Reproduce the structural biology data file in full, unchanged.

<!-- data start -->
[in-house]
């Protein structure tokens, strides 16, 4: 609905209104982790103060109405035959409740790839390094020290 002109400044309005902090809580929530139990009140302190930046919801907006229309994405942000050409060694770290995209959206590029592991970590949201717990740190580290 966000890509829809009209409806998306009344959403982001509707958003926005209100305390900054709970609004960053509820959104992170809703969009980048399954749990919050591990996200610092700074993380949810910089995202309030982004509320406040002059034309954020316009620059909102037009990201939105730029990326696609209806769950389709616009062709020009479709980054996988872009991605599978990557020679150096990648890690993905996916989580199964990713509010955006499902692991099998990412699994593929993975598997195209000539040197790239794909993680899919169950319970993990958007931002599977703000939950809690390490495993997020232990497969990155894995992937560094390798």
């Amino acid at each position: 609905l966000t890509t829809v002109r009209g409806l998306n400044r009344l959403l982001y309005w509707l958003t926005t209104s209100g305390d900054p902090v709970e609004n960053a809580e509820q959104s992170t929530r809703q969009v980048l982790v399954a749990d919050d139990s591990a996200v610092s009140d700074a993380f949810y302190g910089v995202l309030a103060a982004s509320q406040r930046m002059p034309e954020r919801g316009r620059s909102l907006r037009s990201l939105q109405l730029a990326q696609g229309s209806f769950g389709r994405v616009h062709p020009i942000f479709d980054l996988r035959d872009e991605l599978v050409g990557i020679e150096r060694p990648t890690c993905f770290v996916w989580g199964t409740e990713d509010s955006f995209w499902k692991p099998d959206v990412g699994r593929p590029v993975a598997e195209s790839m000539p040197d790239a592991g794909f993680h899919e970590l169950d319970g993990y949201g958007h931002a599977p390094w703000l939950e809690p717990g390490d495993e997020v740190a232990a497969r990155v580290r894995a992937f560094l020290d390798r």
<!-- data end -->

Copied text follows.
[in-house]
């Protein structure tokens, strides 16, 4: 609905209104982790103060109405035959409740790839390094020290 002109400044309005902090809580929530139990009140302190930046919801907006229309994405942000050409060694770290995209959206590029592991970590949201717990740190580290 966000890509829809009209409806998306009344959403982001509707958003926005209100305390900054709970609004960053509820959104992170809703969009980048399954749990919050591990996200610092700074993380949810910089995202309030982004509320406040002059034309954020316009620059909102037009990201939105730029990326696609209806769950389709616009062709020009479709980054996988872009991605599978990557020679150096990648890690993905996916989580199964990713509010955006499902692991099998990412699994593929993975598997195209000539040197790239794909993680899919169950319970993990958007931002599977703000939950809690390490495993997020232990497969990155894995992937560094390798």
């Amino acid at each position: 609905l966000t890509t829809v002109r009209g409806l998306n400044r009344l959403l982001y309005w509707l958003t926005t209104s209100g305390d900054p902090v709970e609004n960053a809580e509820q959104s992170t929530r809703q969009v980048l982790v399954a749990d919050d139990s591990a996200v610092s009140d700074a993380f949810y302190g910089v995202l309030a103060a982004s509320q406040r930046m002059p034309e954020r919801g316009r620059s909102l907006r037009s990201l939105q109405l730029a990326q696609g229309s209806f769950g389709r994405v616009h062709p020009i942000f479709d980054l996988r035959d872009e991605l599978v050409g990557i020679e150096r060694p990648t890690c993905f770290v996916w989580g199964t409740e990713d509010s955006f995209w499902k692991p099998d959206v990412g699994r593929p590029v993975a598997e195209s790839m000539p040197d790239a592991g794909f993680h899919e970590l169950d319970g993990y949201g958007h931002a599977p390094w703000l939950e809690p717990g390490d495993e997020v740190a232990a497969r990155v580290r894995a992937f560094l020290d390798r």